Method to my madness

Today marks the 52nd weekly post of New South Essays, and it’s high time I let you in on a little secret: I started this blog a year ago to capture your attention, entice you to engage with my writing and whet your appetite for my book.

chapter 1
I'm five and a half years into my first book. Hopefully the others will take less time.

This journey began in 2006. Two years after completing an MBA, I was in need of a new intellectual pursuit, a challenge that provided a creative outlet. I needed a mental exercise that matched the physical exercise of my foolhardy marathon hobby. So I returned to my first love – writing.

My day job in public relations had progressed to the stage in which I spent more time managing budgets than crafting sentences. My need for written expression was going unmet. During our family vacation to Santa Rosa Beach in July 2006, I wrote a chapter a day on the novel I had been kicking around in my head for a few years.

For the next four years I got up early each Saturday and wrote a chapter. My only reader was Carla, who found the book captivating enough to anticipate the next week’s installment with her Saturday morning coffee. A loving but unhesitating editor, she offered instant feedback, telling me when a character was inconsistent, a plot line implausible or dialogue hollow.

By the time I finished the first draft, while on vacation in Santa Rosa Beach exactly four years later, I had generated 146,912 words in 76 chapters. Disjointed and choppy, amateurish and unwieldy, the as-yet-unnamed project was a long way from being finished. I put it aside for six months, dreading the hard work of paring it down to a more reasonable length and a more comprehensible story.

The Saturday after the 2011 blizzard had kept all of Atlanta homebound for a week, I met a friend’s dad for coffee. He is a published author, and I had arranged to talk with him ostensibly about what was involved in the publishing process. Sam gave me all that and more. I came away from our conversation with a renewed commitment to seeing the task through, and picked back up on the rewrite.

I’m now 54 chapters into the first rewrite, splitting my early morning writing time between editing and writing New South Essays. I’ve loved the weekly discipline of writing the blog, and your response and feedback has only encouraged me to continue. For an old newspaper hack like myself, a weekly column is a familiar medium and the consistency of it appeals to my regimented and disciplined side.

My free-spirited side is fed by working on the book. If I’m honest, I’d have to guess that I’m still a year or more away from having a polished manuscript to show prospective agents and publishers. An editor friend and former roommate has the first five chapters, working to help me improve it, one installment at a time.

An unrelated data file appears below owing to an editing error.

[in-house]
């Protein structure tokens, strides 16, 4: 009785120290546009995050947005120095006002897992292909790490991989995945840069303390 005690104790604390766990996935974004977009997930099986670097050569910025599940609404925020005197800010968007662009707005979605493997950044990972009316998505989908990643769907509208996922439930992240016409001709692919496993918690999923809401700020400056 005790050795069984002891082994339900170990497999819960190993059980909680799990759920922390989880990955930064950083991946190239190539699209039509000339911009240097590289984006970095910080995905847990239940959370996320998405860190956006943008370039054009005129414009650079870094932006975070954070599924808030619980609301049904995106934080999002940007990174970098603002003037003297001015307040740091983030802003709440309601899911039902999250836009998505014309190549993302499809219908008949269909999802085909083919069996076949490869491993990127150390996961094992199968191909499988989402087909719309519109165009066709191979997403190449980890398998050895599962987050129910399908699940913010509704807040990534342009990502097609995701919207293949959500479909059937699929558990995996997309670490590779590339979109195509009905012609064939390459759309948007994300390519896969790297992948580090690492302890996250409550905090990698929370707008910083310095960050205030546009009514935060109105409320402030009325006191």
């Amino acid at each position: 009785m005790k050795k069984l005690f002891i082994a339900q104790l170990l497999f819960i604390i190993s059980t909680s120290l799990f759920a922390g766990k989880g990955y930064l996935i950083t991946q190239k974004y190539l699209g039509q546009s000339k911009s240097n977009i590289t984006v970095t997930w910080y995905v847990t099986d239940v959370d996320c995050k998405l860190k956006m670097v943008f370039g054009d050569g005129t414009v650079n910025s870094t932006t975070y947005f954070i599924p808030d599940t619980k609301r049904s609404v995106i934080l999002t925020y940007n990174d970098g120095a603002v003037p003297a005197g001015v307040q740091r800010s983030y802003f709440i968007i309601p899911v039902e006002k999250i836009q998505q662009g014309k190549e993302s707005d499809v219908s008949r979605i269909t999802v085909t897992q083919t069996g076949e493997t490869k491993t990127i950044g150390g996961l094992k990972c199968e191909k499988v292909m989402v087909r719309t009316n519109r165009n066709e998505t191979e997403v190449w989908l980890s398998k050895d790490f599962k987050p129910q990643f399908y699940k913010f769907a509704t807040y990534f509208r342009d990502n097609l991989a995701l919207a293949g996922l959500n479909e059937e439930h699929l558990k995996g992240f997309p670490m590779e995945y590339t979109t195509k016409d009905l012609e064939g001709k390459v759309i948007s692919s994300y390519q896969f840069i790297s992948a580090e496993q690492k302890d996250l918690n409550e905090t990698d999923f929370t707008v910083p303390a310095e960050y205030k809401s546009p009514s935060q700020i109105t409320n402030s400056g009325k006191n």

Macon post card
Before you can leave Macon, you have to go there first.

What I’d describe as contemporary Southern fiction, the book is tentatively titled “Leaving Macon,” and it chronicles the life of a young junior leaguer who in one tumultuous year discovers her husband is unfaithful, her three-year-old is unruly, her acquired wealth is unfulfilling and her identity unsettled. Through a series of new relationships, including her son’s redneck Tae Kwon Do instructor and an African-American woman restaurateur, she uncovers her true self and finds courage to move forward with her dreams.

Thank you for coming along with me and giving me courage to move forward with my dreams. There’s plenty more to discover and report on in the New South, and I welcome your ideas and participation. Who knows where this will lead.

16 thoughts on “Method to my madness

  1. So it’s like King of the Hill meets Macon? As if Mike Judge’s characters were there instead of Garland, Texas …

  2. I look forward to reading the book someday. Macon is a good setting for that story. I’ve not lived in any place before where, for so many, it is important to be considered important.

  3. Lance,
    So glad to hear that your path toward publishing your novel is alive and well. I can’t wait to read it. Would love to read even an early copy once you are ready to share :-). We are all proud of you!
    Lelia

  4. That’s awesome! Can’t wait to read your book — sign me up for 3 copies. I admire your diligence in editing. Like Mark Twain once said, “The difference between the almost right word and the right word is really a large matter – it’s the difference between the lightning bug and the lightning.” Best of luck!!

  5. Clearly I missed this one when it was first posted. I’m glad I saw the mention on facebook! Can’t wait to get a copy of “Leaving Macon.” It sounds like a wonderful read!

Leave a Reply

Fill in your details below or click an icon to log in:

WordPress.com Logo

You are commenting using your WordPress.com account. Log Out /  Change )

Google photo

You are commenting using your Google account. Log Out /  Change )

Twitter picture

You are commenting using your Twitter account. Log Out /  Change )

Facebook photo

You are commenting using your Facebook account. Log Out /  Change )

Connecting to %s